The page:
Topic

Women's Rights

556 petitions

Update posted 1 day ago

Petition to Sean Gallagher

Save Mother of 3 from Deportation

Minerva is a devoted, loving mother who has lived in North Carolina for the past 17 years. She first came to the United States seeking safety and special education for her oldest son who is blind as a result of complications from cancer. Minerva is the head of household for her 3 and 6 year old sons who are American citizens and her 21 year old son who has DACA. Since 2013, ICE has granted a routine stay of removal each year for Minerva and has given her permission to live in the United States. Minerva had her deportation suspended when she was granted prosecutorial discretion by the government several years ago, along with thousands of other people who were not a priority for deportation. Minerva has no criminal record, and everything has remained the same in her case, with no changes. However, when Minerva met with ICE in Charlotte on May 25th, they ordered her to leave the country by June 30. Instead of leaving, Minerva went into Sanctuary at UCC Church with her sons for almost 100 days. At that time, a federal judge vacated her stay which meant she could return home to Winston Salem until her court date in November 2018. Minerva's attorney, Helen Parsonage, continues to explore legal options to keep Minerva home with her children. Please share Minerva's fundraiser at GoFundme (Save Minerva from Deportation under Emergencies). Minerva needs you to sign this petition to help stop her deportation and keep her and her children together and safe in North Carolina. Minerva tells her story in her own words: "My name is Minerva Garcia. I am the mother of four children, and I would do anything for them. I have lived in the United States for 17 years, and I have worked and paid taxes here. I own a home in Winston-Salem, NC. My oldest son is a Dreamer, and my youngest two boys are American citizens. I have been ordered to leave the country at the end of June. Where I grew up, Guerrero, is one of the most dangerous places in Mexico. My oldest son is Eduardo. When he was 3 months old, he had cancer and was made blind. Guerrero was not safe, and there were no schools for him, so we came to the United States. My second son was Diego. Diego came with us to the United States, but when he was 9 years old he was diagnosed with leukemia. We had to fight cancer for a year and a half, and he died in 2007. My third son Antonio. He is here with me, and so is my baby, Mateo. They are three and six years old. They were born in the United States and are American citizens. I am a mother, and I have tried my whole adult life to be strong for my sons. I want them to grow up strong, kind, loyal, educated, and free. I know their best chance to be all of those things is to grow up here in North Carolina where they have always lived. If I am deported, Eduardo loses his mother's support and assistance, and I do not know what will happen to my sons. I fear they will not be safe. I fear they will not be free." Please help now by signing the petition to urge ICE to allow Minerva Cisneros Garcia to stay in the United States with her children.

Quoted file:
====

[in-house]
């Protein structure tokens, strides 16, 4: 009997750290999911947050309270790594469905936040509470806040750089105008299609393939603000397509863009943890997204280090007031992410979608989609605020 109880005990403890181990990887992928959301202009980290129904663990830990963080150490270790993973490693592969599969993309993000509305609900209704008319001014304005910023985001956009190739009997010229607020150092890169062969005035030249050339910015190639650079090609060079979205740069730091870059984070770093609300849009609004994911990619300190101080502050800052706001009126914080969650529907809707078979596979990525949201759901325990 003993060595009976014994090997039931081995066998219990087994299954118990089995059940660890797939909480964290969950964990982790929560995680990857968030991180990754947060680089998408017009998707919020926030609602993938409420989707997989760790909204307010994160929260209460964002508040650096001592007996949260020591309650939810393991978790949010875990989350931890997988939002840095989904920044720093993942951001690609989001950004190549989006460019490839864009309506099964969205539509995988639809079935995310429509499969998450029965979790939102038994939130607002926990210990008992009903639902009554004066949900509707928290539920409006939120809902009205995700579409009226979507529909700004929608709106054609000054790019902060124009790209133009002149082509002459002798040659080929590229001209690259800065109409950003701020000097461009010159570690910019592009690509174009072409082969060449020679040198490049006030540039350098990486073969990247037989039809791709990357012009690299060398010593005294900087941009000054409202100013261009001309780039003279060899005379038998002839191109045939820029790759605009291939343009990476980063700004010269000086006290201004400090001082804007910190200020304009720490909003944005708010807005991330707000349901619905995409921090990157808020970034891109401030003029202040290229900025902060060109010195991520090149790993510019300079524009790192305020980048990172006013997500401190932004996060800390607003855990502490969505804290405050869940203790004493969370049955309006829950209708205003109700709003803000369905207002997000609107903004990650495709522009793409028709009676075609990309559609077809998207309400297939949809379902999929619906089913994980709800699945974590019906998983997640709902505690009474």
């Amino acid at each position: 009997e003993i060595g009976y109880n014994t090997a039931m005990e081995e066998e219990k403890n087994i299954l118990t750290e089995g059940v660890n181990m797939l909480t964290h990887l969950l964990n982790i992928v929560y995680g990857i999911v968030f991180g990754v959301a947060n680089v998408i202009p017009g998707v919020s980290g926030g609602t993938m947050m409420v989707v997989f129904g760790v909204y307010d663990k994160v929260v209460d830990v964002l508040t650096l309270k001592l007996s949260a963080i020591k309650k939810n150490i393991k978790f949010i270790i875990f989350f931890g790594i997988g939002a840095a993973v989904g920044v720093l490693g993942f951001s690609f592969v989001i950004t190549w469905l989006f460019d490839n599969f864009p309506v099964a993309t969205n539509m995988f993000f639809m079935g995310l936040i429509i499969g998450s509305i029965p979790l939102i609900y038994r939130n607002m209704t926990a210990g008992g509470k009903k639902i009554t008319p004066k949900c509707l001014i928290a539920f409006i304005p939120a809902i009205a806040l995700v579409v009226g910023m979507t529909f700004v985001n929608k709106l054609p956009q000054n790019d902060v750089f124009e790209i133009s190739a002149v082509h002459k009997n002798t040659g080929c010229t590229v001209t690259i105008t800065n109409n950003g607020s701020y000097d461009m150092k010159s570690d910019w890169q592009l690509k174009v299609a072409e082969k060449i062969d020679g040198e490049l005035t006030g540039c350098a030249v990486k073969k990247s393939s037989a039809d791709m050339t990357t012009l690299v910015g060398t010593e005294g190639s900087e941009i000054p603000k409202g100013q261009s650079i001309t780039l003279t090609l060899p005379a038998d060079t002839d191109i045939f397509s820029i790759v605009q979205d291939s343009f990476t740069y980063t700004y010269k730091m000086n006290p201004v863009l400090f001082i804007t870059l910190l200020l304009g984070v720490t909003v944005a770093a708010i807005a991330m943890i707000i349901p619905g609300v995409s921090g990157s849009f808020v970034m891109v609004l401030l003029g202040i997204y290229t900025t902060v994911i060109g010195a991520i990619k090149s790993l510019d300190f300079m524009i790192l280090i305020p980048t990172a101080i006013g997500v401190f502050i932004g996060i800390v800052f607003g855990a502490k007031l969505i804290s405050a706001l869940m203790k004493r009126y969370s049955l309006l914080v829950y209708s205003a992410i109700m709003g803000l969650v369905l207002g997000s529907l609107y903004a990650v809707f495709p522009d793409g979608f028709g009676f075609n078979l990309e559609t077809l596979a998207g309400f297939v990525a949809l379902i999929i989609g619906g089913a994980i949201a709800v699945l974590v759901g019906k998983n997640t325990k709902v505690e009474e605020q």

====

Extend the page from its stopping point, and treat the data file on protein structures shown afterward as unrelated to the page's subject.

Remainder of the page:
Kim Porter
28,575 supporters
Update posted 1 day ago

Petition to President Gianni Infantino

Support Iranian Women to Watch Sports in Stadiums (#NoBan4Women)